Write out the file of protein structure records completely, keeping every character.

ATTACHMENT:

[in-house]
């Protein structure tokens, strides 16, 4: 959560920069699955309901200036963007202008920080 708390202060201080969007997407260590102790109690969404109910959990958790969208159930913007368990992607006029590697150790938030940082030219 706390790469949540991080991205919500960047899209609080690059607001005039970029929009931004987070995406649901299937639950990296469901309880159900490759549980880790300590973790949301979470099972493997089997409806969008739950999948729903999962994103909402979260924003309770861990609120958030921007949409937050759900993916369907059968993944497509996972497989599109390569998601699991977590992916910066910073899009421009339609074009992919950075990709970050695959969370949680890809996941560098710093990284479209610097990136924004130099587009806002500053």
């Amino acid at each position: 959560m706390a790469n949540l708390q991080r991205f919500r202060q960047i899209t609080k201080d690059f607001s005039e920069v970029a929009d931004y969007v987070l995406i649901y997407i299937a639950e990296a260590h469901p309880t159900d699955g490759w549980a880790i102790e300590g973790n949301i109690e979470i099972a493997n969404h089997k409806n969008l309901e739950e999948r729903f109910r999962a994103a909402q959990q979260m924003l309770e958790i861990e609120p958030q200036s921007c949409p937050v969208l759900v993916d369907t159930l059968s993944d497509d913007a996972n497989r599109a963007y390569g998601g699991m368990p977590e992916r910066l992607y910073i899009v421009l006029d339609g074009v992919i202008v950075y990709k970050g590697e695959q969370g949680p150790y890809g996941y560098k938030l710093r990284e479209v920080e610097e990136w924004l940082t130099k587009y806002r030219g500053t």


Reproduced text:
[in-house]
């Protein structure tokens, strides 16, 4: 959560920069699955309901200036963007202008920080 708390202060201080969007997407260590102790109690969404109910959990958790969208159930913007368990992607006029590697150790938030940082030219 706390790469949540991080991205919500960047899209609080690059607001005039970029929009931004987070995406649901299937639950990296469901309880159900490759549980880790300590973790949301979470099972493997089997409806969008739950999948729903999962994103909402979260924003309770861990609120958030921007949409937050759900993916369907059968993944497509996972497989599109390569998601699991977590992916910066910073899009421009339609074009992919950075990709970050695959969370949680890809996941560098710093990284479209610097990136924004130099587009806002500053």
């Amino acid at each position: 959560m706390a790469n949540l708390q991080r991205f919500r202060q960047i899209t609080k201080d690059f607001s005039e920069v970029a929009d931004y969007v987070l995406i649901y997407i299937a639950e990296a260590h469901p309880t159900d699955g490759w549980a880790i102790e300590g973790n949301i109690e979470i099972a493997n969404h089997k409806n969008l309901e739950e999948r729903f109910r999962a994103a909402q959990q979260m924003l309770e958790i861990e609120p958030q200036s921007c949409p937050v969208l759900v993916d369907t159930l059968s993944d497509d913007a996972n497989r599109a963007y390569g998601g699991m368990p977590e992916r910066l992607y910073i899009v421009l006029d339609g074009v992919i202008v950075y990709k970050g590697e695959q969370g949680p150790y890809g996941y560098k938030l710093r990284e479209v920080e610097e990136w924004l940082t130099k587009y806002r030219g500053t």